'Helping Our Own' FD Support Group Creator Forced Out

Mark Warnick took out personal loans to create a foundation to help struggling fire departments.


Mark Warnick, the man who created Helping Our Own, an organization known for assisting struggling fire departments, and the original board of directors have been booted out by a group brought in to lend a hand with fundraising.

Now, according to Jerry Kaufman who today called himself a volunteer but was listed as HOO Executive Director on 2004 IRS non-profit tax documents, there are no funds left and HOO has shut down.

H.R. Wilkinson, the man behind the takeover, has an extensive history with non-profits.

"We are working on new funding sources. Perhaps, we will be open by summer," he said Tuesday, adding that he was not privy to any fundraising events that may be ongoing.

"I am the only one left. There is no day-to-day operations...The building is still there. But there is no driver, no employees, no payroll..."

Warnick was terminated a few weeks ago as chief of operations following a tumultuous relationship with Wilkinson. He said they came to his house, confiscated his computers, and he has been barred from the HOO headquarters in Michigan.

When things appeared bleakest about two years ago, he was contacted by Wilkinson, who offered to bring in his team of professional fundraisers.

Wilkinson pointed to other struggling non-profits that he'd saved. And, he told the group about another organization, National Fire Safety Council, and how it would be beneficial for them to be linked, Warnick said.

Warnick is the first to admit that HOO was struggling. He took out personal loans to see his dream realized. But, after many years of refurbishing and doling out donated boots, helmets, tools and apparatus, funds started getting a bit thin.

Now, Warnick and former board members say they made a terrible mistake. At the time, however, they did what they felt was best for HOO.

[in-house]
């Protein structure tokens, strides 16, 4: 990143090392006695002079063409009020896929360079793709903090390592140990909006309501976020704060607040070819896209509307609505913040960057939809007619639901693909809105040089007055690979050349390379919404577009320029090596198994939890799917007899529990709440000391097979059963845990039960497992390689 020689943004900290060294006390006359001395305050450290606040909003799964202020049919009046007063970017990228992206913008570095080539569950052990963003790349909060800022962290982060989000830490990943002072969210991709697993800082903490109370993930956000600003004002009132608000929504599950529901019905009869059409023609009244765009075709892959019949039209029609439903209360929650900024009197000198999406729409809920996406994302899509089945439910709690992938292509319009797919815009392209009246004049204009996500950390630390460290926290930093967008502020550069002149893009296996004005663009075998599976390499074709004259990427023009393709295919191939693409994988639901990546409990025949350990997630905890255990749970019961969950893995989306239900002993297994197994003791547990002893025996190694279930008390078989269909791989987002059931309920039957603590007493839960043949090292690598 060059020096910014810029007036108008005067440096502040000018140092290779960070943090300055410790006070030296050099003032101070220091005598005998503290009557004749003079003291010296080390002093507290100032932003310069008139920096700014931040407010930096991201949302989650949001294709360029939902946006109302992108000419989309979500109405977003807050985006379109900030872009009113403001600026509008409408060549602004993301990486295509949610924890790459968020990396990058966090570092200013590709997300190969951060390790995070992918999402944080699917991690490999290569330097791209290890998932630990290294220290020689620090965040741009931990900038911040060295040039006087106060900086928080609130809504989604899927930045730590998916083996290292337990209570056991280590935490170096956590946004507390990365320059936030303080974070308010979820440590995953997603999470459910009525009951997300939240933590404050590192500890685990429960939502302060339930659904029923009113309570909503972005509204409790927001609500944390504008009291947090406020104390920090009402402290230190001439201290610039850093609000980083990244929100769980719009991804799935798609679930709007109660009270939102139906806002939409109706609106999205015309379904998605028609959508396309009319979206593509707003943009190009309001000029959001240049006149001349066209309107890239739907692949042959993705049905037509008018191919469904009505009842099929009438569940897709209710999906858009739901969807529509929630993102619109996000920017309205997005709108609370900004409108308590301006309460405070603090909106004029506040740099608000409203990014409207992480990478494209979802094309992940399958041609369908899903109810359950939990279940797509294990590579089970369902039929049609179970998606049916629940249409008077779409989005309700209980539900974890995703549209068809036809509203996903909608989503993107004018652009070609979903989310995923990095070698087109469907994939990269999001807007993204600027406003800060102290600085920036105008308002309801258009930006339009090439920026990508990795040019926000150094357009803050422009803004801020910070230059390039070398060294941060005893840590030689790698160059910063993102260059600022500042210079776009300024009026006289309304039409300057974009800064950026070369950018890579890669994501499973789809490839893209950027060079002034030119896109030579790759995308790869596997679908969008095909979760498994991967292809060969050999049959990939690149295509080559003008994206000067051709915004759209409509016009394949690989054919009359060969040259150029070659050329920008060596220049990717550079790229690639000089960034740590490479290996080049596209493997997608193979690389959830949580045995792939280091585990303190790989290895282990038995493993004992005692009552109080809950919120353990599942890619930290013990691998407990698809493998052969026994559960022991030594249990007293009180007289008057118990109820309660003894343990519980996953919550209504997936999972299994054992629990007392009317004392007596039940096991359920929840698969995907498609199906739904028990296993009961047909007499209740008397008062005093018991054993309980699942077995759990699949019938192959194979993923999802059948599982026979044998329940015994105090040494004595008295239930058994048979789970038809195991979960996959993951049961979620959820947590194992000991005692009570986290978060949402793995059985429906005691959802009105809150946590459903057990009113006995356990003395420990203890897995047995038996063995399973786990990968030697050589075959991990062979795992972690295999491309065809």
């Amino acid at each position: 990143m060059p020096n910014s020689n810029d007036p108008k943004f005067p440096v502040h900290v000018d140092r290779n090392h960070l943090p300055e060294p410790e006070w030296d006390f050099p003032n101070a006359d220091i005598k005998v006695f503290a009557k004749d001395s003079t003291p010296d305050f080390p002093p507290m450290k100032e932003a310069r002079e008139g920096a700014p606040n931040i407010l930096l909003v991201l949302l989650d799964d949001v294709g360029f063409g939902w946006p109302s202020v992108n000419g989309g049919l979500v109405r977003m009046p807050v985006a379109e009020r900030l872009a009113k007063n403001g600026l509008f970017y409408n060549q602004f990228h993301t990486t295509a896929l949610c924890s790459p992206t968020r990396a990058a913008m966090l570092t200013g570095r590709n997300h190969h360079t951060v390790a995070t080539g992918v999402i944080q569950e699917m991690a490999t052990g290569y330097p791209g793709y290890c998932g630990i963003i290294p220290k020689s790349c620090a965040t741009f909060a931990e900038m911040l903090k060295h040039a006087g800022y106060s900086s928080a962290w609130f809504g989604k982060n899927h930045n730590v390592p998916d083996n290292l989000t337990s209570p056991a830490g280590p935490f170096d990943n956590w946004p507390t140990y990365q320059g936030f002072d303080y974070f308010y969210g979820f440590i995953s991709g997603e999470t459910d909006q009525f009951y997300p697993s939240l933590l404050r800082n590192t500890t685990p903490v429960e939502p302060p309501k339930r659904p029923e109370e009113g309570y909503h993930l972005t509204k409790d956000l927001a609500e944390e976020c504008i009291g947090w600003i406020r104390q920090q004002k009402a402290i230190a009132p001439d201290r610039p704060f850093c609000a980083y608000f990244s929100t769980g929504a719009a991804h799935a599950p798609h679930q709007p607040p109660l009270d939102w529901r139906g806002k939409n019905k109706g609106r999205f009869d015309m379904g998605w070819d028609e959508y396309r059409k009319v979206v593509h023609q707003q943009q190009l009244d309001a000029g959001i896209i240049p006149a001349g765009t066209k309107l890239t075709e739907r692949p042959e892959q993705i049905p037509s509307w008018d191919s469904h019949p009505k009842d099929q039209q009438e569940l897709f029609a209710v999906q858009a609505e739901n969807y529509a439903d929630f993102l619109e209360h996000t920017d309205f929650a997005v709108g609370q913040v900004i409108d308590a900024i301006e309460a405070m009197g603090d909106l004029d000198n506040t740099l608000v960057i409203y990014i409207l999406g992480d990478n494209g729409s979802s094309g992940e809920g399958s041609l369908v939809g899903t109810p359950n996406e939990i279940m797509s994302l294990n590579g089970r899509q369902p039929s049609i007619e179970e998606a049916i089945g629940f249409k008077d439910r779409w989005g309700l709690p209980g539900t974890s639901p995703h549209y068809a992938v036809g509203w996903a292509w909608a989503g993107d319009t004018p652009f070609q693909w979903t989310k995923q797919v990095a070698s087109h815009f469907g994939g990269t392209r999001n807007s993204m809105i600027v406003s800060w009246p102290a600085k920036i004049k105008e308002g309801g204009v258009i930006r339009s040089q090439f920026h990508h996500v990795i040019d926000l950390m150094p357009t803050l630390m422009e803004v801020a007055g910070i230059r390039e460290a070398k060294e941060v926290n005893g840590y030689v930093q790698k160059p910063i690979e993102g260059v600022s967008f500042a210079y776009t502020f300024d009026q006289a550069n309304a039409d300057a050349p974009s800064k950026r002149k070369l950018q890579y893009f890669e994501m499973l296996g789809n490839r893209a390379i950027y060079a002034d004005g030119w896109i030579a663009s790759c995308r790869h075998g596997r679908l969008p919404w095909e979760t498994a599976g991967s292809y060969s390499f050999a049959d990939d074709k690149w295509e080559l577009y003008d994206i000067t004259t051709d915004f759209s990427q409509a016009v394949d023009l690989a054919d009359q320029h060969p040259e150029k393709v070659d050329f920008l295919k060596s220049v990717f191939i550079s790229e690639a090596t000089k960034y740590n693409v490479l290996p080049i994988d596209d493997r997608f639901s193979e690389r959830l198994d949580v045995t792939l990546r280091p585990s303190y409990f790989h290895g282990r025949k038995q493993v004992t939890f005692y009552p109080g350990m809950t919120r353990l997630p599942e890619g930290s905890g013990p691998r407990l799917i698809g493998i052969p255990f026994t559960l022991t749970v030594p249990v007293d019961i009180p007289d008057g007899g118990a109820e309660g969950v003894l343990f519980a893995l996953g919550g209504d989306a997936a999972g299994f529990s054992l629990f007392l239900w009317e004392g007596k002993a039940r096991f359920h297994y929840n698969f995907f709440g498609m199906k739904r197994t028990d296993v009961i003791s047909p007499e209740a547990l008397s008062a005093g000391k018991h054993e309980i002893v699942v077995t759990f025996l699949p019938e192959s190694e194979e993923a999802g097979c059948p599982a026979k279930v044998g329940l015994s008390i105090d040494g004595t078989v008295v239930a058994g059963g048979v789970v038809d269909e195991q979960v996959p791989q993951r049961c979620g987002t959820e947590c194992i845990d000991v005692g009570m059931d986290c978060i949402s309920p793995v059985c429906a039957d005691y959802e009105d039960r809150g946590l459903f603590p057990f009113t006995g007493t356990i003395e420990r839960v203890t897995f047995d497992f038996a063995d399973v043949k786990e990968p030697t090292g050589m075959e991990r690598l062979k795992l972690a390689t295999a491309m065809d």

He said he regrets buying into Wilkinson's offer to help out. "You've heard the saying: 'If it sounds too good to be true, then it probably is.' I should have heeded that warning."

HOO board members said they discussed Wilkinson's offer extensively before finally agreeing to accept it. While they had reservations about turning the organization over, no one wanted to see it fold for financial reasons.

But, they soon learned that the offer also came with a demand - the resignation of all the board members, fire service officials from various areas of the country who had helped HOO get off the ground.

In an apparent attempt to appease them, the original board members were kept on as an advisory panel. But they said they had virtually no input in the operation.

"He insisted that he bring in his own people. People who knew the business of raising money for non-profits," said Lou Molino, a former board member. "I was the hold out. I held on the longest before I finally pulled the plug."

"We were blinded by Wilkinson's promises," Molino said, adding that they all had been cut out of the loop. Since the board members were now under the control of Wilkinson, he was able to completely control Helping Our Own.

Warnick admits he's still smarting. "I put my whole life on the line for this, and the bastards took it away."

Wilkinson, who's had a hand in numerous non-profits across the country, is currently being investigated by at least one attorney general's office. And, documents reveal other probes were conducted into his dealings.

Wilkinson's actions with HOO also mirror his takeover of the group Missing Kids....HELP Center nearly 20 years ago.

Youth Today, a national independent magazine in publication for nearly a decade, investigated Wilkinson's dealings with the HELP Center.

The missing children's group was founded by Ivana DiNova after her niece disappeared. It soon rose to gain national attention and was featured on ABC's "Good Morning America."

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